Palpitation or undue awareness of one’s heart beats is another important symptom of heart disease, though it may occur with anxiety and undue exertion as well. Palpitation can be fast, slow, regular or irregular, depending on the abnormality in the heart rhythm.

Some forms of heart disease, especially birth defects of the heart, produce a bluish discoloration of the skin and lips (cyanosis). This is due to reduced content of oxygen in circulating blood. Spitting out blood can also be a symptom of heart disease, though it is more often a symptom of lung disease.

Prolonged fever can occur with infections of the heart valve. Joint pain and swelling can occur in infections of the heart valves as well as in rheumatic fever, which can affect the heart valves.

Stroke or sudden weakness of one part of the body can be an indirect symptom of heart disease. Atrial fibrillation, an abnormal rhythm of the upper chambers of the heart, can cause clots to form in the heart. These clots can move out of the heart and block a blood vessel in the brain causing stroke. Similar clots can form in diseases of heart valves, where there is obstruction to blood flow.



What is palpitation?

Normally our heart is beating regularly at a rate between 60-100 per minute. But we are not aware of it. In certain circumstances, we become aware of our own heart beat. This is known as palpitation. Very often palpitation is just a manifestation of anxiety. When you are stressed or with exercise, the heart races and we become aware of our heart beating fast. Though most often palpitation is harmless, in some situations it could be a manifestation of a dangerous disease. For example, abnormal heart rhythms can cause palpitation. Very fast rhythms can be regular or irregular. Sometimes it may not be continuous palpitation, but feeling of an occasional flutter in the chest. This is due to transient irregularity in the heart rhythm, which is often of not much significance.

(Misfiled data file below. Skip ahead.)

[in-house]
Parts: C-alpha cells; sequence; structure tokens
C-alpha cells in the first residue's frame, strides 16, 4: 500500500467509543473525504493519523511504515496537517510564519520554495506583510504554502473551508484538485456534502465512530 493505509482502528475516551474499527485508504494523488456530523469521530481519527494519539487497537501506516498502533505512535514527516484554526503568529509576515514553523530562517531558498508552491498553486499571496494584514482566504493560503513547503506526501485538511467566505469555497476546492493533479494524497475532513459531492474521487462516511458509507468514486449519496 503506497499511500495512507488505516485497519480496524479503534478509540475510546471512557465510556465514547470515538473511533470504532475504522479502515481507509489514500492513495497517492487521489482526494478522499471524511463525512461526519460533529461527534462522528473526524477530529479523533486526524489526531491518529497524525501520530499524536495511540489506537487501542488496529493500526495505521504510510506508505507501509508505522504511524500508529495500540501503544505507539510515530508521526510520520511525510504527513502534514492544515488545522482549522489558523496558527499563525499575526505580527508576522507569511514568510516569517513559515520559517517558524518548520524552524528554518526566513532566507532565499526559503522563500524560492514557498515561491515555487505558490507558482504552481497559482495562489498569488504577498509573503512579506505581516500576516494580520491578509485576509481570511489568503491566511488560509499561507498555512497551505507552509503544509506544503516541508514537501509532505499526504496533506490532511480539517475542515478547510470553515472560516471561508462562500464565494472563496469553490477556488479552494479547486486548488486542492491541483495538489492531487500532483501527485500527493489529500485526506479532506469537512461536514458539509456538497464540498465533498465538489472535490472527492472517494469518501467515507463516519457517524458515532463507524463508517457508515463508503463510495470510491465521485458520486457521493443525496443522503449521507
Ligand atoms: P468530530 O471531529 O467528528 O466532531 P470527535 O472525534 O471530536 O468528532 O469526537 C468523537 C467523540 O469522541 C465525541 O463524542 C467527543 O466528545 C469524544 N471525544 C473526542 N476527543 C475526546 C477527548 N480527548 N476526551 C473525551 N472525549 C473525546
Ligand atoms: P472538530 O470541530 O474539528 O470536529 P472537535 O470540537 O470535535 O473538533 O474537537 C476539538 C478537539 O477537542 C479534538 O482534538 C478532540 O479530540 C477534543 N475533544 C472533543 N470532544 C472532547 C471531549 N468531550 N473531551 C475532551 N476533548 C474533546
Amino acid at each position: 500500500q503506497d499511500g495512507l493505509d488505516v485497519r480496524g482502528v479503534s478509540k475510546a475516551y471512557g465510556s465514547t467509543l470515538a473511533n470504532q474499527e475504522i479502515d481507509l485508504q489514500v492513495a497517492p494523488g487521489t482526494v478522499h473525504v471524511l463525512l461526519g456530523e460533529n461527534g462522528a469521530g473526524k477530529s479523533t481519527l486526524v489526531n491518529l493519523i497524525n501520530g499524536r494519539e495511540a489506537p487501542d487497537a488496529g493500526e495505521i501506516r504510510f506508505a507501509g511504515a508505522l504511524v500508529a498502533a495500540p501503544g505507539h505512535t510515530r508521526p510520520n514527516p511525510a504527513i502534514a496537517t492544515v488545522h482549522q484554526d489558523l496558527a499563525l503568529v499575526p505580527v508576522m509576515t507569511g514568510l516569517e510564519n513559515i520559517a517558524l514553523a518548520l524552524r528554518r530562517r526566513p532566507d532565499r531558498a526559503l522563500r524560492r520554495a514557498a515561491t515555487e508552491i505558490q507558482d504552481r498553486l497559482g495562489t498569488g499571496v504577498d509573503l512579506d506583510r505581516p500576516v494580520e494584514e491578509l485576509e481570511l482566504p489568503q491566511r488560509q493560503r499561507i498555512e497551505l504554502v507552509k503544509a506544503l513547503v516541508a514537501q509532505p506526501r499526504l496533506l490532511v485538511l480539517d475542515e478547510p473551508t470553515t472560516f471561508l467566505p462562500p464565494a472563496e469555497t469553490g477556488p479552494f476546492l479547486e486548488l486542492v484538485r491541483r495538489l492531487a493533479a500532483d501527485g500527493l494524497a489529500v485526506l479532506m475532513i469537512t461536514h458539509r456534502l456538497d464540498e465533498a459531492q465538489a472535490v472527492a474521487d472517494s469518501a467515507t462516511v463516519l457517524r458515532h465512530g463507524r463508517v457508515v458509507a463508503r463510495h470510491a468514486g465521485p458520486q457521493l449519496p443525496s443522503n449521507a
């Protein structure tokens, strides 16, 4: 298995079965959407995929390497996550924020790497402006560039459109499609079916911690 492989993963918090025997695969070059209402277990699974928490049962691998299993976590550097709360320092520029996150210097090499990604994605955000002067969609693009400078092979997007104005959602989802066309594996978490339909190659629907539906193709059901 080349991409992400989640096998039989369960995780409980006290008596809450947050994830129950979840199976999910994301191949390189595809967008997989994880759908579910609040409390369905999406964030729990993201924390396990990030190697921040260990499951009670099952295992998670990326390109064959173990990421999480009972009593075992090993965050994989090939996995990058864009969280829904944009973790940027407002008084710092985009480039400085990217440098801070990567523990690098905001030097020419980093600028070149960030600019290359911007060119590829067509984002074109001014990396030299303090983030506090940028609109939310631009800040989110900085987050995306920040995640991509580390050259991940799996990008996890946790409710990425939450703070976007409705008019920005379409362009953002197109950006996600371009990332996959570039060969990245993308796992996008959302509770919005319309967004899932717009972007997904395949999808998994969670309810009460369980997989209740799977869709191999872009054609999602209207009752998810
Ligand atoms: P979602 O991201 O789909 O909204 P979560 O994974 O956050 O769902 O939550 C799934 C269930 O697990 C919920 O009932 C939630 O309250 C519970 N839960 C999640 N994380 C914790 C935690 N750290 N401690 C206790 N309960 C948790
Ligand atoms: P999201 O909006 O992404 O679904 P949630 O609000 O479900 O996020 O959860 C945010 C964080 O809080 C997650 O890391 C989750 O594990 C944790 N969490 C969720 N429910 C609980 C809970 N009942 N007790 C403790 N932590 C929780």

Serious forms of palpitation occurs in those with severe heart disease – either electrical or structural. Structural abnormalities of the heart which damage the heart muscle or heart valves can cause paliptation due to extra load which it gives the heart. Electrical disorders of the heart often produce either very fast rhythms or very slow rhythms, both of which can be life threatening if severe.

One of the simple tests to analyse the heart rhythm in case of palpitation is an ECG. Structural damage to the heart can be assessed by ultrasound imaging of the heart known as echocardiography. Both these tests are commonly done for evaluation of heart disease. Other more advanced tests are needed only in selected cases. If the palpitation is only occasional, it can be recorded by long term ECG monitoring known as Holter monitoring (typically 24-48 hours) or event monitoring (one week to three months). If still longer recording is needed, we have implantable loop recorders – small devices which can be implanted under the skin under local anaesthesia, which can record electrical abnormalities of the heart for up to 3 years. These devices have wireless options which can relay the signals to a device at home which in turn can transmit it to a central server by mobile networks. The central server could be even located in another continent!